– Platters (July ’67) 

 “Apples, Peaches, Pumpkin Pie” – Jay & the 
 Techniques  (July ’67) 

 “(I Wanna) Testify” – Parliaments (July ’67) 

 “A Whiter Shade of Pale" – Procol Harum (July ’67) 

 “White Rabbit" – Jefferson Airplane (July ’67) 

 “Searchin’” – Emperors (May ’67) 

 “Lookin’ For My Baby” – Emperors (May ’67) 

 “Hypnotized” – Linda Jones (June ’67) 

 “Soul Finger” – Bar-Kays (June ’67) 

 “I’ll Turn To Stone” – Four Tops (May ’67) 

Big changes are coming to the Dell jukebox in September.

Which of these records will still be spinning and which ones will take an early retirement?

 You have 
 one month 
 to speculate 
 but remember, 
 ladies & 
 this is only 
 an exhibition, 
 this is not 
 a competition; 
 so please -- 
 no wagering! 

Have a Shady day!

Tuesday, August 14, 2012

Command Performance: The SDM&M World Premiere of Two New Mag Men Videos!

By the time I started Shady Dell Music & Memories
in the summer of 2008, I was already busy editing videos and uploading them on YouTube for presentation on the blog.

Today, I proudly present two new videos I produced at the request of Dave Bupp, lead singer of The Magnificent Men, the blue-eyed soul band from York and Harrisburg, PA.

 Dave Bupp in the studio with Thom "Daddy C" Colson 

Recently, Dave sent me an email in which he wrote:

 Yo Tom,

 I have a favor to ask of you. I have no idea how to 

 load a song & video to Youtube. You do great work, 
 and I’ll be forever grateful for your interest in my career. 
 Here’s what I need: Can you put CRY WITH ME BABY 
 & ALFIE on Youtube?  I know it’s probably a lot of work 
 to do this, but they are the only two recordings of 
 The Men not on Youtube. With the new interest in the 
 group via the movie SHADE, I’d like those new fans to 
 hear the two remaining songs. 

 Thanks & Stay Soulful Brother, 

 Dave Bupp 

Can you imagine a lad from Liverpool being contacted by
Paul McCartney and asked to make videos for his songs? That's how exciting it was for me when I received that
email from Dave, an idol of my teenage years and a man
I admire and respect today.

Dave tipped us off about The Magnificent Men's connection to the Sylvester Stallone movie Shade in a comment he left on my YouTube upload of the band's classic rendition of "Stormy Weather."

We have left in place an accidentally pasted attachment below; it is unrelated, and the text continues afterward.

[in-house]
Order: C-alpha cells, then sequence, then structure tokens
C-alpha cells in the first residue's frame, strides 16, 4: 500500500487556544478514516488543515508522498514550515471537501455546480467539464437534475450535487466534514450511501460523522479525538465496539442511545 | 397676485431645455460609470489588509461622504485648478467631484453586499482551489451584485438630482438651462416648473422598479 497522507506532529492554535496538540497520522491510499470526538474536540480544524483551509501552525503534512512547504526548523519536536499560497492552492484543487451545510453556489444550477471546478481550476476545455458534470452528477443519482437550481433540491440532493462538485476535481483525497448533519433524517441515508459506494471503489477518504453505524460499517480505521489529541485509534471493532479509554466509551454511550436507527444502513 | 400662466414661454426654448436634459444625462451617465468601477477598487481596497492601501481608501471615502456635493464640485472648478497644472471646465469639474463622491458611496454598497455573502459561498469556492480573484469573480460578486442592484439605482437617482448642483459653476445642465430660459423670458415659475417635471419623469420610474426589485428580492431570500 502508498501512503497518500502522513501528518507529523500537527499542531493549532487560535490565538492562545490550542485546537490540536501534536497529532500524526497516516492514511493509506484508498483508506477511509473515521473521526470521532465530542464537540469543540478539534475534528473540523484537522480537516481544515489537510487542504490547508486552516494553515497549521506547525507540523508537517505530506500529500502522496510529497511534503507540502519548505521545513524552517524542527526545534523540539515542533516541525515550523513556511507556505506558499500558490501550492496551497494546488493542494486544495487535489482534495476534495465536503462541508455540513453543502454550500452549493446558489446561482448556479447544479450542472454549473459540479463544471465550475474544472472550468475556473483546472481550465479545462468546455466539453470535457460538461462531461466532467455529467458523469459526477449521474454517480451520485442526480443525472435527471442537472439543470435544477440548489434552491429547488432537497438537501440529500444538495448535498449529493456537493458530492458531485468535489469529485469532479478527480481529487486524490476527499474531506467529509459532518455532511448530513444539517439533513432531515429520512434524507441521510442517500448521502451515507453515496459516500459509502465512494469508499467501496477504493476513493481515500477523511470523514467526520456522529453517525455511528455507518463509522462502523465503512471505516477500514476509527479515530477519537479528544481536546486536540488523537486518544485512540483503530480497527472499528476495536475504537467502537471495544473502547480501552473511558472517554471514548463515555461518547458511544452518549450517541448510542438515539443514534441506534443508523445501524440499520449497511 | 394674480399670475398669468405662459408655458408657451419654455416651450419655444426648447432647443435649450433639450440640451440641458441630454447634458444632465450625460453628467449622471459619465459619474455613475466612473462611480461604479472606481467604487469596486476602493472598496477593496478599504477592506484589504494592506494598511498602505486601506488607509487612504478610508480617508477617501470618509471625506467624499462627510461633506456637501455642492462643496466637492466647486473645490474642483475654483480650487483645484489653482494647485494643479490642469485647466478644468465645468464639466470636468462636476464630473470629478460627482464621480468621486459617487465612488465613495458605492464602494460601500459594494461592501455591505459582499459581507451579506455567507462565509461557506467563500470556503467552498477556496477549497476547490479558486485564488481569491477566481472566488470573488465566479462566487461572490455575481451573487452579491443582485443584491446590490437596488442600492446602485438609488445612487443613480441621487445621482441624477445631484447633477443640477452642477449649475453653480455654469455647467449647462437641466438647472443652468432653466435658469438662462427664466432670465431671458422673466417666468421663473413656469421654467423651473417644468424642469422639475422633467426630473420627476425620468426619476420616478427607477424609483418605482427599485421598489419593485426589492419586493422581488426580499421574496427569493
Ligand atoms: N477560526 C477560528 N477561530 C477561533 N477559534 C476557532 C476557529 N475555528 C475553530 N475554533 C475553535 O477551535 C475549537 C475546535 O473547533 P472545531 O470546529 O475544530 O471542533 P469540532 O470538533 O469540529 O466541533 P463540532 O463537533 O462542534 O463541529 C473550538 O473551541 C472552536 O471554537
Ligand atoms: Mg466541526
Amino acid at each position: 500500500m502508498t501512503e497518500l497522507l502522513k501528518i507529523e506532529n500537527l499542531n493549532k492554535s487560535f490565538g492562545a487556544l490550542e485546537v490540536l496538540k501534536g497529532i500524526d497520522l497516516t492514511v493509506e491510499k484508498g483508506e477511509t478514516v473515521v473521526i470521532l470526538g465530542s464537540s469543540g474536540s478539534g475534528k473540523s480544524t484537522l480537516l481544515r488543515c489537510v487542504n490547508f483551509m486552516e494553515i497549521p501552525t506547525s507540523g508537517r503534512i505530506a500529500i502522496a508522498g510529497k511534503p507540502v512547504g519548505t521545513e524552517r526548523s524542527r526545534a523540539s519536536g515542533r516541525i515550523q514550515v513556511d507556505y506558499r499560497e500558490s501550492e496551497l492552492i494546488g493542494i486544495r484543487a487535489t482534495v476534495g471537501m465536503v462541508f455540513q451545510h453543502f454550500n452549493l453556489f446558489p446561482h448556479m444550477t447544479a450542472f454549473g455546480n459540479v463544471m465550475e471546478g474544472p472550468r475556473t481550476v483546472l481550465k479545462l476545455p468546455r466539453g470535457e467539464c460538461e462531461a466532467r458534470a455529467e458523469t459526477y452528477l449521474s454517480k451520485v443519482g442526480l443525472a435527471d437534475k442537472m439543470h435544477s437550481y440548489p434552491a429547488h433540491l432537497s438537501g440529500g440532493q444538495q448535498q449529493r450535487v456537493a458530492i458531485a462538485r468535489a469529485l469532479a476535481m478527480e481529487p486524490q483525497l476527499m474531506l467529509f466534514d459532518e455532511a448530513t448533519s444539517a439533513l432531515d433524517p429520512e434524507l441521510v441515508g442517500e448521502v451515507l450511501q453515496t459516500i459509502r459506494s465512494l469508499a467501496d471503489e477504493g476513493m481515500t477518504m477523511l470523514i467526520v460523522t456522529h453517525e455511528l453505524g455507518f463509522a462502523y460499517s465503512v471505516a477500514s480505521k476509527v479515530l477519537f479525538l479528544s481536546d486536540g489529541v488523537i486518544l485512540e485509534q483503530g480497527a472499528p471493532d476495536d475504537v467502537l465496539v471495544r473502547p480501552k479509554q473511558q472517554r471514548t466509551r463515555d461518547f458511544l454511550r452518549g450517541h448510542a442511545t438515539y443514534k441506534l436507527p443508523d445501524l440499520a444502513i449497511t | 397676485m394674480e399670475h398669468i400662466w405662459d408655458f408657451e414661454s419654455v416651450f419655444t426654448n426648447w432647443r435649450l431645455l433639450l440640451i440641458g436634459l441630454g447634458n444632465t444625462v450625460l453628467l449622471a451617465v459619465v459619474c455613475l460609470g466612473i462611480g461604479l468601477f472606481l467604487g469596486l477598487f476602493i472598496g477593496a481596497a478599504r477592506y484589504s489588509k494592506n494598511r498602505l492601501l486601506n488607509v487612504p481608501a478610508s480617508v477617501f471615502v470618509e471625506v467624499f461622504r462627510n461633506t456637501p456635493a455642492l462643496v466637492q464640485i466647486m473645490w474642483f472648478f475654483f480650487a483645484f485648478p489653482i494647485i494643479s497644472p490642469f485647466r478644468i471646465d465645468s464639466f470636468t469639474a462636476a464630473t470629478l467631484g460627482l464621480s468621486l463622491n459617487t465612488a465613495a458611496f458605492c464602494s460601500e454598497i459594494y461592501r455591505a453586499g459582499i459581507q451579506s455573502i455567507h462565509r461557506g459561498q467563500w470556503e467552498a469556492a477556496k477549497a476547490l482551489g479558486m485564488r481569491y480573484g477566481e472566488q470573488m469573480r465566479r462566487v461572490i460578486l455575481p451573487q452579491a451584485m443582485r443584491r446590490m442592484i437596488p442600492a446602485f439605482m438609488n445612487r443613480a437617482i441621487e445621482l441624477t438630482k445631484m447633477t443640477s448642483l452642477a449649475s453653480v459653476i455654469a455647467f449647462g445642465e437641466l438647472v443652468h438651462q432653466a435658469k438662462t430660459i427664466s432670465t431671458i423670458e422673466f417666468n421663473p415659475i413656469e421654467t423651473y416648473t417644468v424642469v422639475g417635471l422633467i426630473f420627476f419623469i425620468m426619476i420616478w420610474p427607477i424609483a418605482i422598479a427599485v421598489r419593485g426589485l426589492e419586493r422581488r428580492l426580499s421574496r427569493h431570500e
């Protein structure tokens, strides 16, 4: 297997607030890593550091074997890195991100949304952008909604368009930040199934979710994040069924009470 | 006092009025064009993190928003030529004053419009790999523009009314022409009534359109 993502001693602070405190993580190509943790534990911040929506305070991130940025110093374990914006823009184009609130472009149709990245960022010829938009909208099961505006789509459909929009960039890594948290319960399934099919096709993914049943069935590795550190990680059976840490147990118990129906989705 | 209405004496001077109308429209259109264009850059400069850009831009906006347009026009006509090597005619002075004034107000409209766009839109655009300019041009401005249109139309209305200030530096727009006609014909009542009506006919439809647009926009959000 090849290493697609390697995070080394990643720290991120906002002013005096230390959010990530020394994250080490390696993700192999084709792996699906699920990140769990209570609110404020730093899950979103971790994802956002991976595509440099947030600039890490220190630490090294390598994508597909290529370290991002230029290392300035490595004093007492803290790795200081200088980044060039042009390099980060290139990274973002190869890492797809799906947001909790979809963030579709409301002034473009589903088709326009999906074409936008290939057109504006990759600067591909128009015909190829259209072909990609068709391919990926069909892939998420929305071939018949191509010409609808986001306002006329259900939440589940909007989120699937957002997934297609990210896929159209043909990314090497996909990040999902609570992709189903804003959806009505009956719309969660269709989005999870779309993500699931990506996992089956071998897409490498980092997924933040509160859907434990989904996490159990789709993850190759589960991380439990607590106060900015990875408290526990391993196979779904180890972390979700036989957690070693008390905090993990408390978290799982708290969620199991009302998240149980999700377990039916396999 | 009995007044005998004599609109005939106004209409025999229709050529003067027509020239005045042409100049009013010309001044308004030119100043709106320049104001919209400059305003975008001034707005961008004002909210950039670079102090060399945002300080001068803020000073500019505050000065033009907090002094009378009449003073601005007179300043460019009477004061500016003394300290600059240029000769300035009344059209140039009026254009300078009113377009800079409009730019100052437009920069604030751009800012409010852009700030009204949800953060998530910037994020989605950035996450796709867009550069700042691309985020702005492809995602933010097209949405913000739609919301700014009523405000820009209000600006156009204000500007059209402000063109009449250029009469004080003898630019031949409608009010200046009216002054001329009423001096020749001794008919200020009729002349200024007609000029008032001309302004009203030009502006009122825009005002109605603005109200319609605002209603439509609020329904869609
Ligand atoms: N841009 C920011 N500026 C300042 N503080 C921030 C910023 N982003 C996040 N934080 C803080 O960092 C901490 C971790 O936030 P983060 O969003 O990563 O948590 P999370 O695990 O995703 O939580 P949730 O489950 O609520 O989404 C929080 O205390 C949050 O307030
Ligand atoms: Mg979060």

Dave wrote: 

 Has anybody out 

 there seen the 
 movie "SHADE"? 
 Stormy Weather 
 is featured at the 
 beginning of the 
 movie and a 
 couple of times 
 throughout the 
 movie. I was 
 blown away when 
 I rented this movie 
 and heard my 

I went to work on Dave's special request, first producing a video for The Mag Men's version of "Alfie," a track from their third Capitol album The World of Soul. "Alfie" was written by Burt Bacharach and Hal David to promote the 1966 British
film starring Michael Caine. The song was also recorded by Cilla Black, Cher and most successfully by Dionne Warwick. Bupp and company took the song and made it their own.


 The Magnificent Men 

Next I produced a video for "Cry With Me Baby," a track from
the Mag Men's eponymous first Capitol album. I chose to create a novel interpretation of the song using cover art from vintage teenage romance comics.

 "Cry With Me Baby"   

 The Magnificent Men 

Upon completion of the videos I sent the YouTube links to Dave and before long he responded with this email:

 Hey Shady Boy, 
 You did it again!!!! 
 Thank You So Much 
 for taking the time to 
 add those tunes to YT. 
 You did a great job, 
 and the videos tell a 
 story. You will always 
 hold a special place 
 with The Del-Chords, 
 The Mag Men, and me 
 personally. Thanks for 
 keeping York’s rich 
 heritage of Rhythm & 
 Blues alive worldwide. 
 I know the Soul Clinic feels the same. YOU DA MAN!!!! 

 Thanks Again & Much love, 


You are very welcome, Dave. The opportunity to get to know you in recent years and count you among my friends is one that I treasure. I feel like I'm at rock & roll fantasy camp all year 'round. In my teen years when I played these and your other recordings a million times I never dreamed of making this kind of close connection with hometown heroes like you and the guys in The Soul Clinic. I'm glad you like the videos, my friend. It's an honor to help immortalize your outstanding work for future generations.

Have a Shady day!

Tuesday, August 7, 2012

My Cup Runneth Over

It's time to present the latest edition of Dell Rat Feedback, letters to the editor sent in by you, the devoted friends and followers of Shady Dell Music & Memories.



In reference to the recently concluded 9-part series covering the history of The Soul Clinic, the eight piece R&B band from York, PA, drummer and band leader Larry Smith wrote:

 I am so pleased with how it came out. 

 A) It was a well-researched, INTERESTING saga... 

 B) Presented in an accessible "interview" style by a 
 wonderful writer & editor, Mr. Thomas Anderson... 

 C) ...that made you want to read more! 

 D) Even people who don't listen to music a lot or don't 
 particularly like "Soul Music", LOVE the "behind the scenes 
 stuff" and "anecdotes". We had plenty in there dude! 

 (The Clinicians have gained a new friend. Tommy!!) 

Jackson Truett, who played keyboards for The Concords and Jay & the Techniques, wrote:

 I enjoyed the blog. Memories 
 are fun especially when they 
 represent our moments in the 
 spotlight. The names, pictures 
 and places were really quite 
 revealing. They brought back 
 memories of a time that very 
 few enjoyed in all of America. 
 I've always felt that "American 
 Graffiti" was written about 
 York. The York/Harrisburg 
 scene was more than "BIG" it was a "Gold Mine" that very